Action #3:

List each of the defining experiences you’ve had which made a big difference and positive impact on you and others.

  • What was the situation?
  • Why was this important and meaningful?
  • What became possible as a result of this experience?

Your Interests and Passions Assets

Now let’s identify what you truly care about and are deeply interested in. This includes professional and personal interests.

These are your most important assets – failing to identify them could lead to the wrong job or spending time with people you don’t really connect with, like or have much in common with.

When you’re pursuing your best interests and passions you don’t notice time passing. These are what you’re keen to learn more about and do more with.

​Examples:

Keeping fit/health, important causes, hobbies, creative pursuits, volunteering, food/wine, politics, spirituality, technology, organic farming, living off the grid, social justice, travel, eco-tourism, profession related interests

Action #4:

List all your interests, passions and bucket list items, including those you’re keen to pursue, but haven’t had time in the past.

Now you have your 4 Asset Lists, it’s time to make them work for you.

Putting Your Assets to Work:

  • Find a new location

If you haven’t yet decided your sea change or tree change location, your Asset Lists will help narrow it down.

When you’re researching and comparing different regions and towns, look for those which offer the best opportunities to use your skills, strengths and experiences and pursue your interests.

  • Start conversations

Your Assets provide great conversation starters and rapport builders to break the ice with new people.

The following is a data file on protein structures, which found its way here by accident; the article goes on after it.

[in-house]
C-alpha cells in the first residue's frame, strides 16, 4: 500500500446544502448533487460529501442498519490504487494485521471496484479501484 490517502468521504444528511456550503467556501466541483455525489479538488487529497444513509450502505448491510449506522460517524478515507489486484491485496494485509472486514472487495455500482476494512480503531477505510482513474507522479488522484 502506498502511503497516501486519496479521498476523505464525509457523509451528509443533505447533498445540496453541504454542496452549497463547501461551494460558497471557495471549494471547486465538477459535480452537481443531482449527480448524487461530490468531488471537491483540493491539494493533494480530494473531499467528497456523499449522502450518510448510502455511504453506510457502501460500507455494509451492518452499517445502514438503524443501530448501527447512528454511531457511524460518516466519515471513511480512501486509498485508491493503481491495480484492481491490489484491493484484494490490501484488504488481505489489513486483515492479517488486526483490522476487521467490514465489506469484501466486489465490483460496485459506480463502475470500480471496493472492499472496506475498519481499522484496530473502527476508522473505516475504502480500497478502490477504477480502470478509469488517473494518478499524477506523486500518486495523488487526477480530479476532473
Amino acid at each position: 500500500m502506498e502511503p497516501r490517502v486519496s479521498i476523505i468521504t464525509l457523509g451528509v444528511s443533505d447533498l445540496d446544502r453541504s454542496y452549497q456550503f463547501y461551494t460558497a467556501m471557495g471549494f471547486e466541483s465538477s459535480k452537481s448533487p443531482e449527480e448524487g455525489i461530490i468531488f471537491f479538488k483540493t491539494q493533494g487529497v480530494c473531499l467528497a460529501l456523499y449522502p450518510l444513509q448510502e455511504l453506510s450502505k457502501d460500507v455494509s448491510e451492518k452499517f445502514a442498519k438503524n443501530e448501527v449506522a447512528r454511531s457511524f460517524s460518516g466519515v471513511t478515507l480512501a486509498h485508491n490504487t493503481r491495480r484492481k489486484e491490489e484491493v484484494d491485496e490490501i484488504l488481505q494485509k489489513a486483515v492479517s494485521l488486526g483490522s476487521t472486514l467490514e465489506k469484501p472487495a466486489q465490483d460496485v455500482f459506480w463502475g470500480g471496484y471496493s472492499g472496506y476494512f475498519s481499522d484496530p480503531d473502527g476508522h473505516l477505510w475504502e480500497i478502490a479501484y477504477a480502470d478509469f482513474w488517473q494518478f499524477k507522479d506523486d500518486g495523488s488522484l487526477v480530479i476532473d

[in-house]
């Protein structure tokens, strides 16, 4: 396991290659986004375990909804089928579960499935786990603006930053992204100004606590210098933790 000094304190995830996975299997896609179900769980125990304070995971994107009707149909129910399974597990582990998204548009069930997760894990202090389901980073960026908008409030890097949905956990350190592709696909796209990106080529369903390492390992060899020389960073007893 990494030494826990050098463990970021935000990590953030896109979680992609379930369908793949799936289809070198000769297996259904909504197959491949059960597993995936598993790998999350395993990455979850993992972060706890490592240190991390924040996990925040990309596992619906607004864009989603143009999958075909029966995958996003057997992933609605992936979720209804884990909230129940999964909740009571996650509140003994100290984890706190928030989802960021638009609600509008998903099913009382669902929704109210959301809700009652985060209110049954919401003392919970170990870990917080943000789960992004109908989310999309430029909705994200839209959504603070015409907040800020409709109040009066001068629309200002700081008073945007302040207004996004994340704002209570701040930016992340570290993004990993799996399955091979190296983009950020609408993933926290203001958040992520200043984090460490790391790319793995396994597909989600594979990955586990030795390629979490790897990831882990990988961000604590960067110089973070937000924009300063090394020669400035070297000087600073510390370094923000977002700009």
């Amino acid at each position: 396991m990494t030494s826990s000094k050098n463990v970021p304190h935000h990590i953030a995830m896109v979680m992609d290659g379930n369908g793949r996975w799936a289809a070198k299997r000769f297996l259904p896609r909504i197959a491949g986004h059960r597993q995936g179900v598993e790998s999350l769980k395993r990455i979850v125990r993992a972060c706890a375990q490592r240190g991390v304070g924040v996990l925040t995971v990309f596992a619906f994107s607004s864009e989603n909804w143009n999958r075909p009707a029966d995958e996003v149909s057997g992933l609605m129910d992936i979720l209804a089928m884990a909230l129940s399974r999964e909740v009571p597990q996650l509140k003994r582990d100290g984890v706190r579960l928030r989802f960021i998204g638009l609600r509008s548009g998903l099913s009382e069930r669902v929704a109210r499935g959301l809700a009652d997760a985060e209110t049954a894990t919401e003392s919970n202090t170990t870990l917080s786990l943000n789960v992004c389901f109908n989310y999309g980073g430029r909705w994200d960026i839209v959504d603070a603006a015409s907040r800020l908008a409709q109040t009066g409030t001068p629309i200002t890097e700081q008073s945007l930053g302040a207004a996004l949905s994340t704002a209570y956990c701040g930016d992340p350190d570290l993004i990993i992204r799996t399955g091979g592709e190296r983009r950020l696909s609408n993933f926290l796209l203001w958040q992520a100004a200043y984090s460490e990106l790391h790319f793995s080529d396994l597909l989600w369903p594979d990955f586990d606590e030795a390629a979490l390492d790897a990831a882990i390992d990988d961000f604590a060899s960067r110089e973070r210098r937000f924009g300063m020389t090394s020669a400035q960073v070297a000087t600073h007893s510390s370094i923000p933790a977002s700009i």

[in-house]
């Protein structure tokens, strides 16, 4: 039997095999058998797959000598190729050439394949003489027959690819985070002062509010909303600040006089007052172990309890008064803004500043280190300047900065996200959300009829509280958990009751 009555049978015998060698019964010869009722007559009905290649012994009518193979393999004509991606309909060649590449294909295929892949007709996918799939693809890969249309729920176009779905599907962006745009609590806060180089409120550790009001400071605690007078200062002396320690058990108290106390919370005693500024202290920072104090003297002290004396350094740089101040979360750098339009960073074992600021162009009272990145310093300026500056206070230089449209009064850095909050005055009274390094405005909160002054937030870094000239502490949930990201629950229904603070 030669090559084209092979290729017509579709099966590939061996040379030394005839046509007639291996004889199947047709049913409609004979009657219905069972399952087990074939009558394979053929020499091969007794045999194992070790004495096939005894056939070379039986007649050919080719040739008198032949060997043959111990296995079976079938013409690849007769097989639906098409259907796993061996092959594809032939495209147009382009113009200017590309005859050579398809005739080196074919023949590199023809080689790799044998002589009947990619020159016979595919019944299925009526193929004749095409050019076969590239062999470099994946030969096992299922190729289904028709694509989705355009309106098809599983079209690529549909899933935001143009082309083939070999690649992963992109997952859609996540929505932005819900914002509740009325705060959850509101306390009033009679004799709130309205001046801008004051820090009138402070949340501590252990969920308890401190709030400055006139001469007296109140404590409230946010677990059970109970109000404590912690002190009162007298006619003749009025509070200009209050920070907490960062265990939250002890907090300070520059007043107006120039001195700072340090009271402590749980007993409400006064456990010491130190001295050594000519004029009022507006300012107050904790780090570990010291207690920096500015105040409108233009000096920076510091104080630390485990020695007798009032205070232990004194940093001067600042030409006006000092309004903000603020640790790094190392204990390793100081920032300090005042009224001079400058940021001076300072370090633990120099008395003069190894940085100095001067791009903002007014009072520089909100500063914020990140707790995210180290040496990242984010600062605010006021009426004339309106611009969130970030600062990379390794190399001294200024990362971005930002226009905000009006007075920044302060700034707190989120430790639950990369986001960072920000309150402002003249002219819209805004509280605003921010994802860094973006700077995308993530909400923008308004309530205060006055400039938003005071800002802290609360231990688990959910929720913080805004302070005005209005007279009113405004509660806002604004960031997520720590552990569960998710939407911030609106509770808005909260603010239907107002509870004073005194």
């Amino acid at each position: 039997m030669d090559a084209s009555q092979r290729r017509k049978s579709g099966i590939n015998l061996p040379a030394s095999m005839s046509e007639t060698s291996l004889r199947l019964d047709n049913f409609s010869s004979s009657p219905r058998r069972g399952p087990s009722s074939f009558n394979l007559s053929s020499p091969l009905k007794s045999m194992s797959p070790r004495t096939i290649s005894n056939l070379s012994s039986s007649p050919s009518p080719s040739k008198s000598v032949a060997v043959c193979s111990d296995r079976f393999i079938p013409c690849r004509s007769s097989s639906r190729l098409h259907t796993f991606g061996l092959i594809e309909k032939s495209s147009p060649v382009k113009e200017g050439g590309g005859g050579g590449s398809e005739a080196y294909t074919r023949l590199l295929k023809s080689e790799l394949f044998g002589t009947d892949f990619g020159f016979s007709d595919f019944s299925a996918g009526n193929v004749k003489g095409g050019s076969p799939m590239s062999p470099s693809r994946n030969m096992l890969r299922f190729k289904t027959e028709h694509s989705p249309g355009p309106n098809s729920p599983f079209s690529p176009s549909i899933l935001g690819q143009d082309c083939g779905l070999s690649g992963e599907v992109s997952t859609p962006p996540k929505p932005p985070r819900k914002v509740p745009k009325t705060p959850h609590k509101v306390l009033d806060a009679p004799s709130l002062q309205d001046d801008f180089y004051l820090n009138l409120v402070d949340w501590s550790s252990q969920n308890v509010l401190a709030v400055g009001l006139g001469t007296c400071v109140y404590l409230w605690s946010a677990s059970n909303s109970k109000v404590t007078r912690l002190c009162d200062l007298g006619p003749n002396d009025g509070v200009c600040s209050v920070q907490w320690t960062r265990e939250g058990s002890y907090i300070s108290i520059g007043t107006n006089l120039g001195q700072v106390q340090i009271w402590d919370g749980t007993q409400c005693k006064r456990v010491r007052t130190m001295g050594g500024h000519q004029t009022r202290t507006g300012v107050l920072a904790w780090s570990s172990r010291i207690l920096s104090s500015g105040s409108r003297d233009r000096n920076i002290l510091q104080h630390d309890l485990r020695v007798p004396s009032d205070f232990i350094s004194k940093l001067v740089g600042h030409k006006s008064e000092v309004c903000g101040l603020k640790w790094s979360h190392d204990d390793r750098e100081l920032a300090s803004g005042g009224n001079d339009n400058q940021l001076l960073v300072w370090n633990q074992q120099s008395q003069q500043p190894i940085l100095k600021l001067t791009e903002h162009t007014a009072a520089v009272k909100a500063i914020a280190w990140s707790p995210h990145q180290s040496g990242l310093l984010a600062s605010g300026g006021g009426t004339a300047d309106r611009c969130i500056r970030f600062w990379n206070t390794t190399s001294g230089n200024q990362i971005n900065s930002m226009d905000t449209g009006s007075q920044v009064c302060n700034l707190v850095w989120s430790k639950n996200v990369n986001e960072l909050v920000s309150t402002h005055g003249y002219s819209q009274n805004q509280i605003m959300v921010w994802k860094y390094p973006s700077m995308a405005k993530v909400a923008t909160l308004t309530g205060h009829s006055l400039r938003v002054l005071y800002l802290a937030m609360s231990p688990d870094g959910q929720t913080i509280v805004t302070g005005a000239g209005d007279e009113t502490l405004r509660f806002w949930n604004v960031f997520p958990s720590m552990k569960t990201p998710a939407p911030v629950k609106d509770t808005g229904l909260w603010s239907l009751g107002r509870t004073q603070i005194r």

Whether it’s a potential employer who can help you find a job; new acquaintances at church; a real estate agent helping you find a new home or the local café owner you're chatting with over a coffee, they’ll all be curious to learn more about you!

Ask questions to uncover common interests and share relevant experiences to build relationships.

  • Connect what you have to offer with what’s needed

This is where you join the dots. Once you’ve established relationships, discover what’s available and what’s needed in the workplace and/or community. Their needs are your best opportunities.

Be flexible and open to new ways of using your assets. It’s amazing how often my seachange clients say, “I’d never thought about or pictured myself doing Xxx before I moved and I’m loving it!”

How Real Seachangers Found Jobs and Made Friends

Michael’s transferable skills and experience landed him a new job

When Michael moved from Melbourne to Armidale, NSW, he didn’t know where to begin to find a job. With a successful and varied corporate career behind him, he felt like a ‘jack of all trades’ and was unclear about what type of country business could employ him.

Together we identified his skills, experiences and strengths which clarified what he could offer. Armed with an updated resume and refreshed interviewing skills, he secured a short-term, temporary consulting job which helped him make connections and establish local credibility.

Next, I introduced Michael to a respected and well connected friend who soon matched Michael’s Assets to the needs of a large regional accounting firm.